While almost three-quarters of Australians owned a home outright or with a mortgage in 1966, this has now plunged to only 63 per cent, according to AMP.
In his latest insights, AMP Investments chief economist Shane Oliver referred to a joint report by AMP and demographer Bernard Salt titled What wealthy means to Australians in 2023, which said home ownership rates in Australia peaked in 1966 at 73 per cent.
However, according to Dr Oliver, this has now trended down to around 63 per cent.
“The question is whether this decline reflects deteriorating housing affordability flowing from years of property booms, leading to a fading in the ‘Aussie dream’, which is centred on home ownership or whether it’s something deeper,” he said.
“The natural inclination is to think that the fall in home ownership rate is all due to worsening affordability.”
However, Dr Oliver only partly attributed the falling home ownership rates to the significant deterioration in housing affordability since the 1990s.
Price-to-income ratio, time to save deposit blow out
While average home prices ranged around two to six times annual wages prior to the mid-1990s, it has steadily increased to around 14 times since then, he noted.
Similarly, the ratio of home prices to median household disposable income has “blown out” from around four times to eight times, Dr Oliver added.
While interest rates are still lower than it was in the 1980s and 1990s, this has been reflected in higher price-to-income ratios.
It is also taking longer for first home owners to save for a deposit to enter the property market – another measure of housing affordability.
For someone on average full-time earnings, it now takes around 10 years to save a 20 per cent deposit to buy an average property compared to around five years 30 years ago, Dr Oliver said.
Times have changed
However, housing affordability is not the only factor that has contributed to falling home ownership rates.
“The Australia of today is radically different to that of 1966 and this has surely had a big impact,” Dr Oliver said.
For example, Australians are delaying family formation into their late 20s as they are spending more time on education, starting work in their 20s, and increasingly prioritising their careers. Participation of women in the workforce has also risen, as has a desire for more experiences and travel.
Furthermore, starting with the Baby Boomers, subsequent generations have not felt the same need for security offered by home ownership their predecessors felt in the mid-1960s, Dr Oliver pointed out.
“This partly flowed from dimming memories of the travails of the Great Depression and World War Two, rising levels of economic prosperity, greater choices for spending with the growth of travel and the café culture (Bernard Salt’s “smashed avocado on five grain toast”), and a perception, based on seeing their parents’ experience, that owning a home is not necessarily the way to happiness,” he said.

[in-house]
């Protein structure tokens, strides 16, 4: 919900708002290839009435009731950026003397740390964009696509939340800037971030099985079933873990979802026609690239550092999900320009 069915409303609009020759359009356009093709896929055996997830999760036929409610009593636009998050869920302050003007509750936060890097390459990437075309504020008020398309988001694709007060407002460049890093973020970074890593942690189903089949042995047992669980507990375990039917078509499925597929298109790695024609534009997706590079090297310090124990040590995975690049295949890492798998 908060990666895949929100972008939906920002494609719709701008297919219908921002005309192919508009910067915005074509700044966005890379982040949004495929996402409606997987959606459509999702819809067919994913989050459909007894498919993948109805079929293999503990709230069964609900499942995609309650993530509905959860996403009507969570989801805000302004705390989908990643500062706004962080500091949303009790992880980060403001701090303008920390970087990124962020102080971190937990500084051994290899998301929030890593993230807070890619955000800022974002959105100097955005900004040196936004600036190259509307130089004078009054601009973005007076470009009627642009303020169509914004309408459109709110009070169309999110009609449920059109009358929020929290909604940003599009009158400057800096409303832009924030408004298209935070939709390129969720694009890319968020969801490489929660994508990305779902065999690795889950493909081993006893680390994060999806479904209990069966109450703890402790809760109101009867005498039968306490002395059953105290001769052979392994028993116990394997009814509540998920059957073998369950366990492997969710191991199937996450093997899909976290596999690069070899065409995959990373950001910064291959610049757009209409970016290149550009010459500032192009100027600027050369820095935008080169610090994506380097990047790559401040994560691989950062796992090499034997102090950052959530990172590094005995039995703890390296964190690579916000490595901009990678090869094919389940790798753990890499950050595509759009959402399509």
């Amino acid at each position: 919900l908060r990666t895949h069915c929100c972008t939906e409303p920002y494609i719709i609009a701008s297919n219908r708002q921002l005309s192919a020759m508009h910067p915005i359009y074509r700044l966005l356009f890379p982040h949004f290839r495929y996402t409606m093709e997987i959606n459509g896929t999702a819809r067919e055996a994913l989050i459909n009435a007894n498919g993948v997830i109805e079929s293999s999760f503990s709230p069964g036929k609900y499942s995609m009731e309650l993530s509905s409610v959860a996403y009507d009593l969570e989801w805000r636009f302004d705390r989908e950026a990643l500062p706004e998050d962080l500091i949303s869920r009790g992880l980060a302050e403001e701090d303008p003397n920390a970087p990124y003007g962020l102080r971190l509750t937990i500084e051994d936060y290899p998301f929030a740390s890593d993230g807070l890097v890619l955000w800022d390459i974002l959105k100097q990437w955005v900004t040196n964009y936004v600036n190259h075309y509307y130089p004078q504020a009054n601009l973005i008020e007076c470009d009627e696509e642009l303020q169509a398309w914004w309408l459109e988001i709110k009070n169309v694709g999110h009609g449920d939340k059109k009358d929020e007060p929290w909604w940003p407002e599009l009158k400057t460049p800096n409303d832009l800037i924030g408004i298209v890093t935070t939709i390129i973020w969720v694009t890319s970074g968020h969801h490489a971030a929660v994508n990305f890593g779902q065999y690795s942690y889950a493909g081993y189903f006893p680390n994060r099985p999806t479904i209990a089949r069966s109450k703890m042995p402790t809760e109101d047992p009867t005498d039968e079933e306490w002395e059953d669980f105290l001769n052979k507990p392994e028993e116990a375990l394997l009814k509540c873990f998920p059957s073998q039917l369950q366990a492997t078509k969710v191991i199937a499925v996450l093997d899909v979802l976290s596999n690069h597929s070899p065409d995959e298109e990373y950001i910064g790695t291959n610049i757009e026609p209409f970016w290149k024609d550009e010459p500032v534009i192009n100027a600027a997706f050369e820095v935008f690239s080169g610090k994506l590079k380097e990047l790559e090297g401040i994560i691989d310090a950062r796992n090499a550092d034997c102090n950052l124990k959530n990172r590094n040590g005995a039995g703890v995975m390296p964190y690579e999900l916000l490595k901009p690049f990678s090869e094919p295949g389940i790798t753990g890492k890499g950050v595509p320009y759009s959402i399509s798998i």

Alongside this, increased life expectancy and the growth of superannuation from the early 1990s meant a larger focus on retirement and wealth beyond the home, Dr Oliver added.
“The combination of these considerations has likely contributed to some diminution in the importance of home ownership as a measure of wealth and an underpinning of security in contrast to the ‘make do/Depression generation’ and to a lesser degree their baby boomer children,” he said.
Falling housing affordability concerning
While lower home ownership rates due to choices around demographic trends, prosperity, and diversity should not be a concern, deteriorating housing affordability should be, Dr Oliver argued.
“It is driving increasing inequality including across generations and if it persists it could threaten social cohesion,” he warned.
How to boost housing affordability
Dr Oliver mused that a lot has been written about how to improve housing affordability with little progress, despite “some efforts” by governments.
“I suspect this is because they have not been comprehensive or forceful enough. Ideally government policy should involve a multi-year plan encompassing local, state, and federal governments,” he said.
Dr Oliver discouraged policies such as grants and concessions for FHBs as they are likely to increase property prices.
He also advised against abolishing negative gearing as it would “just inject another distortion” in the tax system and could adversely impact supply, but added that a cap on excessive use of negative gearing tax benefits could be warranted.
Instead, Dr Oliver’s wish list includes:
- Build more homes – relax land use rules, release land faster, speed up approval processes, and encourage build-to-rent affordable housing and greater public involvement in provision of social housing
- Match the level of immigration to housing supply – Dr Oliver said a failure to do this following the reopening from the pandemic has resulted in severe supply shortfalls.
- Tax reform – including replacing stamp duty with land tax and reducing the capital gains tax discount to remove a distortion in favour of speculation
- Encourage greater decentralisation to regional Australia with appropriate infrastructure and measures to boost regional housing supply
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